Fabulous Galicia is where our son is living now and on visits over there we have discovered this wonderfully flavoured drink. It’s full of the scents of summer meadows, chamomile, mint and hay. I bought a bottle from a lady on the market, it was in a re-used local wine bottle and wrapped in newspaper! Haha, It was a bit rougher than others we had tasted but it was her own home made liqueur. Inspired by the whole idea of a drink that tastes of the meadows I have started by own version – it is pronounced “a-ru-ka di yer-bas” – the recipe is at the bottom of the page.
Orujo’s basic ingredient is the residue from wine production. Once the grapes are crushed, the orujos or residue of the grapes can be used to produce the liqueur of the same name. The grape skins, seeds and stalks are fermented in closed vats and then distilled. Stills, called alambiques, alquitaras or potas are traditionally large copper kettles that are heated over an open fire for six hours or more.
The orujo that is produced by the distillation is a colourless liquor, while an “aged orujo” is created by storing in oak barrels for at least two years, this is amber in colour
Orujo is made in the north of Portugal and Spain, some monasteries in Cantabria have been distilling orujo since the Middle Ages. Each November the town of Potes celebrates the ‘Fiesta del Orujo’, including tastings and a contest where participants distill orujo in public with their own stills and judges award a prize for the best-tasting batch. Since the 16th century Galicians have made orujo on their farms and take great pride in their liqueur, each family carefully guarding their own secret recipe. However, there are now over 20 commercial producers of orujo within the ‘Denomination Orujo of Galicia’ which was formed in 1989.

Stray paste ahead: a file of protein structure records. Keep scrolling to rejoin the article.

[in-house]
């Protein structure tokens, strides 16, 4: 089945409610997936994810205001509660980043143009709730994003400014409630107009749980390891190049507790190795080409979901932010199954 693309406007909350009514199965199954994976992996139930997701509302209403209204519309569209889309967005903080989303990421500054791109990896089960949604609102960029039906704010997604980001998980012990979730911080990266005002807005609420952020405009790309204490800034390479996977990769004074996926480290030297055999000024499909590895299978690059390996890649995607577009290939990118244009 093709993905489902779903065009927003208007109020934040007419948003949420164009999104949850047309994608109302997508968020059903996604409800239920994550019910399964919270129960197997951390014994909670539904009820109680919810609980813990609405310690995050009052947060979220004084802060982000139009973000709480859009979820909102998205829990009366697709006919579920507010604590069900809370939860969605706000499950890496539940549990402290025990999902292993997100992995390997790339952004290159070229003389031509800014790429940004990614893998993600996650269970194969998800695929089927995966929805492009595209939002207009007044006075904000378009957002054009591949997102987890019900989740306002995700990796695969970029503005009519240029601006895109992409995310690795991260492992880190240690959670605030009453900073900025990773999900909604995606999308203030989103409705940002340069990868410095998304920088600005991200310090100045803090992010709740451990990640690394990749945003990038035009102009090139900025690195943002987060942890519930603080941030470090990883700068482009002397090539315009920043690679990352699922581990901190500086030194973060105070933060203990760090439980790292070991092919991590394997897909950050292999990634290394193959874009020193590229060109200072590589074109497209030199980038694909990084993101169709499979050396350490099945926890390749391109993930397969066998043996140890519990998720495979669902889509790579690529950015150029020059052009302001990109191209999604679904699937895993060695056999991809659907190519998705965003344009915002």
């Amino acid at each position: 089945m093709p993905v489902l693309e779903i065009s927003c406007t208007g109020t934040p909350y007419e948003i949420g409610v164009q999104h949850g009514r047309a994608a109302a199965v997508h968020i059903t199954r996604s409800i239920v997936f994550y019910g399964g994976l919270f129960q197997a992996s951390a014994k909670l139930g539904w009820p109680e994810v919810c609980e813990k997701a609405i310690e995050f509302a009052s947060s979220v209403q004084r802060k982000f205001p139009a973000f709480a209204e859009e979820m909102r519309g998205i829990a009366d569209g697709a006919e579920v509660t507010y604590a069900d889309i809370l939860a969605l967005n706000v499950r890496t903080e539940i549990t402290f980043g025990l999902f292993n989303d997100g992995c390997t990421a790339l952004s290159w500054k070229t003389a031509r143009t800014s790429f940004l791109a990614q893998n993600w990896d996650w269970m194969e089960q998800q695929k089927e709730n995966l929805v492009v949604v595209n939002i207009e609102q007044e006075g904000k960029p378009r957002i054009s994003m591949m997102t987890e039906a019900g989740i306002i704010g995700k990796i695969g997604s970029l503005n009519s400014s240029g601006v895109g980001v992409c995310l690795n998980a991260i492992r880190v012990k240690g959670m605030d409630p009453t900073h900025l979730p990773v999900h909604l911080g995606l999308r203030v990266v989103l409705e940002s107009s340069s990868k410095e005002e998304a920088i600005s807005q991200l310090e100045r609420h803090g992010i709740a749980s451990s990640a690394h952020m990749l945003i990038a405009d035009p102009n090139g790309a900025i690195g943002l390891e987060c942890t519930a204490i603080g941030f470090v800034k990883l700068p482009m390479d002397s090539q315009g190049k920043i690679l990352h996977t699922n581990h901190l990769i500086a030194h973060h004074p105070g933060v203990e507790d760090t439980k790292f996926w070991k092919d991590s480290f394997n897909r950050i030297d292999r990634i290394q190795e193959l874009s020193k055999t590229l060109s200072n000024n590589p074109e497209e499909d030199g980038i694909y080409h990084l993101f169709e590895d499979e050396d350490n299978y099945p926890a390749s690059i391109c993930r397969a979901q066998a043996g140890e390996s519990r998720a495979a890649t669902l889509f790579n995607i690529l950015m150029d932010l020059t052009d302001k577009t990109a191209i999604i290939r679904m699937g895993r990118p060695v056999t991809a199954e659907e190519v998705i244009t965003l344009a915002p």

From orujo, Galicians traditionally make a drink called Queimada, in which bits of lemon peel, sugar and ground coffee are put into a clay pot or a hollow pumpkin, then the orujo is poured on top and the pot is set on fire until the flame turns blue.
In mountainous Cantabria and Asturias four main derived versions are known, the original orujo, orujo de hierbas (or té de los puertos, tea of the mountain passes), orujo de café (café de los puertos) and crema de orujo (orujo cream).
As for the herbal liqueur, many herbs can be used for flavouring, some of the most common ones are bay leaves, lemon leaves, sage, cloves, cinnamon and saffron. However, people also use chamomile, tea, mint, juniper berries or lemon verbena, among others.
My choice of herbs is listed below but you can choose you own favourites.
My ‘Orujo de Hierbas’
• 1 litre orujo or vodka
• 7g mint leaves
• 7g basil leaves
• 7g rosemary leaves
• 12g dried chamomile flowers
• 8g lemon verbena leaves
• 2g cinnamon stick
• 2 cloves
For the syrup
• 500 g sugar
• 500 ml water
1. pour the orujo or vodka in to a large jar with a lid
2. Add the herbs and stir well.
3. Let the mixture stand for 10 days in a cool, dark place.
4. To prepare the syrup, put the sugar and water in to a pan and bring to a boil. Cook for a couple of minutes until the sugar has completely dissolved. Then remove the syrup from heat and let it cool.
5. When it is at room temperature, add to the liqueur, mix well and let the mixture stand for 10 days more.
6. Then filter the liqueur and bottle it.
7. Keep the liqueur into the freezer, as it should be taken cold.